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Africa welcomes G8 aid, questions implementation

July 8, 2005

By Andrew Quinn

JOHANNESBURG (Reuters) – Africa welcomed the Group of
Eight’s $25 billion boost in annual aid on Friday, but worried
the rich world’s latest promise may fizzle in the face of
Africa’s desperate needs.

“Intentions and actualisation are not the same thing,” said
Kenyan Finance Minister David Mwiraria. “We would like to see a
situation where there is money now.”

The Group of Eight (G8) ended its Gleneagles summit in
Scotland announcing members would more than double aid to
Africa by 2010 and promising to work to end the farm export
subsidies that undercut Africa’s own agricultural products.

The pledge capped a dramatic month of global goodwill for
Africa marked by the worldwide Live 8 rock concerts and
promises by G8 leaders that they will stay focused on the
world’s poorest continent — even after their own summit was
thrown into chaos by Thursday’s London bomb attacks.

Critics said the promise of new help remained vague, with
the aid increase years away and no deadline for the end to
agricultural export subsidies.

“The people have roared but the G8 has whispered. The
promise to deliver by 2010 is like waiting five years before
responding to the tsunami,” said Kumi Naidoo of the pressure
group Global Call to Action Against Poverty.

“Given the track record of G8 leaders of broken promises we
will also be closely monitoring their commitments.”

Nigerian President Olusegun Obasanjo, the chairman of the
African Union, pronounced himself satisfied with the Gleneagles
deal for Africa, whose 800 million people are still plagued by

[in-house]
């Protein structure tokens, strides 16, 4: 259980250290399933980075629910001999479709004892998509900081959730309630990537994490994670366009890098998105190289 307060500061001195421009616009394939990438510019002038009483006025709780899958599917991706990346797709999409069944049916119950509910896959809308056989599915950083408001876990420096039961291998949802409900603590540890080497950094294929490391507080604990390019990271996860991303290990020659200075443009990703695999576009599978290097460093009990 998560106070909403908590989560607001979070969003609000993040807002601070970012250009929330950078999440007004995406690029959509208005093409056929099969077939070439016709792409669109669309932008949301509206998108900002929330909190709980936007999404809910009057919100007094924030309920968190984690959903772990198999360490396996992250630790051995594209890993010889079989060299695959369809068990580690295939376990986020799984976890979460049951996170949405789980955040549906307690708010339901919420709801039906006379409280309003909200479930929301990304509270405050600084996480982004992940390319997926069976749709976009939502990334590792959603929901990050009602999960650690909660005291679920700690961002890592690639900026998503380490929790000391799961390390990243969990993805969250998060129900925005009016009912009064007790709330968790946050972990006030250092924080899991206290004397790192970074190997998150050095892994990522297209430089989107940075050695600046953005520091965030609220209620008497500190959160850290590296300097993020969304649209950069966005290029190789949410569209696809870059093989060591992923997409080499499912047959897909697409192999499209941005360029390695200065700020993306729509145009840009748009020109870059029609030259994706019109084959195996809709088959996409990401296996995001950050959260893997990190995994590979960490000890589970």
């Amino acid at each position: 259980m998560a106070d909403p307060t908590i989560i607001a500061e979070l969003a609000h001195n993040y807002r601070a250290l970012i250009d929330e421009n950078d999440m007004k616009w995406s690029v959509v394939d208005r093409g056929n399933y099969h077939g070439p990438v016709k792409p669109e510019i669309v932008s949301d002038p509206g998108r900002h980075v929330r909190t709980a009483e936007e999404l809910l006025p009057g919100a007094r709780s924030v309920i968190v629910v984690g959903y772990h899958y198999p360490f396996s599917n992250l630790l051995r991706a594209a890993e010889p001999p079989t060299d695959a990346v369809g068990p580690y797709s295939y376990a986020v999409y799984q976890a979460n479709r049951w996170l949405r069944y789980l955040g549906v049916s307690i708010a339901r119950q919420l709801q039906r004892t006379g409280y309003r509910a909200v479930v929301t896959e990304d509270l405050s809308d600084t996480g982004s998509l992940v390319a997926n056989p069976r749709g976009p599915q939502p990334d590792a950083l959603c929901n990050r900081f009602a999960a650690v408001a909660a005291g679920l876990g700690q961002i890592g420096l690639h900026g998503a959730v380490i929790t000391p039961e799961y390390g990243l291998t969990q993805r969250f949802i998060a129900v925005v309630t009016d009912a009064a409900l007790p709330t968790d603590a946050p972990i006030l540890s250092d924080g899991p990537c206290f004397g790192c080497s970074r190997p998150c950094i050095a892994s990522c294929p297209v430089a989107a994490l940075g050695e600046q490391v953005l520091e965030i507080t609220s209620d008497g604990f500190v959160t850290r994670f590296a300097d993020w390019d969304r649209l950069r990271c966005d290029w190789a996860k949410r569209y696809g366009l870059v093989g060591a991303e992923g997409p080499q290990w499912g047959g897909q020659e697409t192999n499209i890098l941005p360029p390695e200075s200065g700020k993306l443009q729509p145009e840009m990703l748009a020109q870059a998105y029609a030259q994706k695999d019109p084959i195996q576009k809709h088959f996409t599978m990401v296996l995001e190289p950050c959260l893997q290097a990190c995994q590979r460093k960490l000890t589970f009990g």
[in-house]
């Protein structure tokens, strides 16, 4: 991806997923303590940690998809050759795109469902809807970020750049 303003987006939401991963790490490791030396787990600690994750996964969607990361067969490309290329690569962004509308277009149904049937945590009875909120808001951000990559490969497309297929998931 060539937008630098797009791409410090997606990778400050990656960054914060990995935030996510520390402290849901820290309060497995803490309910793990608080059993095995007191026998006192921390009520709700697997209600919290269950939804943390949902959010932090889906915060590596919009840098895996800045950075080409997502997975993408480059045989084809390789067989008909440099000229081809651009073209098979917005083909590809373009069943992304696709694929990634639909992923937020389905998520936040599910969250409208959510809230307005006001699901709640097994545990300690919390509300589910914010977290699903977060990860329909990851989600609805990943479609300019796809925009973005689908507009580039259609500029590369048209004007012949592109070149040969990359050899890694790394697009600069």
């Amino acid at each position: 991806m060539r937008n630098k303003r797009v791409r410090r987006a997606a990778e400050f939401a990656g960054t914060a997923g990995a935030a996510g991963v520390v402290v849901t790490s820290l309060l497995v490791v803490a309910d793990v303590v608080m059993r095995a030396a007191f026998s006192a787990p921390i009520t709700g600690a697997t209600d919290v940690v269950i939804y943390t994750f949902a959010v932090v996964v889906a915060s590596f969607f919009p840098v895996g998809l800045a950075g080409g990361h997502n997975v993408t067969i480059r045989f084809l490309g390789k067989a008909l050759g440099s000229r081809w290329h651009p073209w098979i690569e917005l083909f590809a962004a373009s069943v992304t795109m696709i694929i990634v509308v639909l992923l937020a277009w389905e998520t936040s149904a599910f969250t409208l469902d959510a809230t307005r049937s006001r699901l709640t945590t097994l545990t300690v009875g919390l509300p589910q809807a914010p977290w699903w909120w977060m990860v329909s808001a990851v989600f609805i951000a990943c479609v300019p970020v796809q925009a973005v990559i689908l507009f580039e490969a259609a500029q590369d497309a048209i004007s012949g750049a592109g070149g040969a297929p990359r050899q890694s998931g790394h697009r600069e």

war, disease and dire poverty.

Saying the continent’s problems were being addressed
“realistically and acceptably,” Obasanjo said: “The meeting of
the G8 leaders and African leaders in Gleneagles is a great
success and we thank and congratulate Prime Minister Tony Blair
for the success achieved.”

But many African officials, activists and aid workers said
the proposals did not go far enough.

“What we need most is fair trade because our farmers cannot
compete with farmers in the West. The whole issue of trade
hinges on farm subsidies and the quicker this is resolved the
better,” said Zambian Deputy Finance Minister Felix Mutati.

DEMOCRATIC REWARD?

Africa’s leaders have sought to persuade Western nations
the continent is on the path to democracy and ending war,
despotism and corruption — all conditions for more assistance.

But the situation at home remains dire. More than 40
percent of Africans live on less than $1 a day, 200 million
Africans are threatened by serious food shortages and AIDS
kills more than 2 million Africans a year.

Many African officials hoped the G8 summit would be an even
bigger boost for Africa, including broader cancellation of debt
and a commitment to increase development assistance to 0.7
percent of GDP for each wealthy nation — both targets that
failed to gain widespread backing.

“There should have been a clear signal on debt
cancellation,” said political analyst Robert Kabushenga in
Uganda, which spends $200 million a year on debt repayments.

Still, many agreed the huge increase in direct aid to
Africa would help, particularly on funding crucial efforts to
fight the continent’s HIV/AIDS pandemic and to help finance
African peacekeeping forces to police local conflicts.

But skepticism remained, with some Africans doubting both
the West’s commitment to following through on its promises and
Africa’s own capacity to cope with huge new cash inflows.

“It’s not the quantity of aid that is important — what
counts is how it is used. Will it be used to feed people or to
line the pockets of civil servants?,” said South African
political analyst Moletsi Mbeki, whose brother South African
President Thabo Mbeki has been a key proponent of the G8
assistance plan.

Nigerian Williams Sassou, chatting with colleagues outside
a run-down office block in central Lagos, agreed.

“We hear about billions here, billions there, but the
masses are not feeling these billions. This won’t change
anything unless the masses can know where the money is going.”
(additional reporting by Estelle Shirbon in Lagos, Shapi
Shacinda in Lusaka, Peter Apps and Rebecca Harrison in
Johannesburg, David Mageria in Nairobi, Matt Green in Dakar)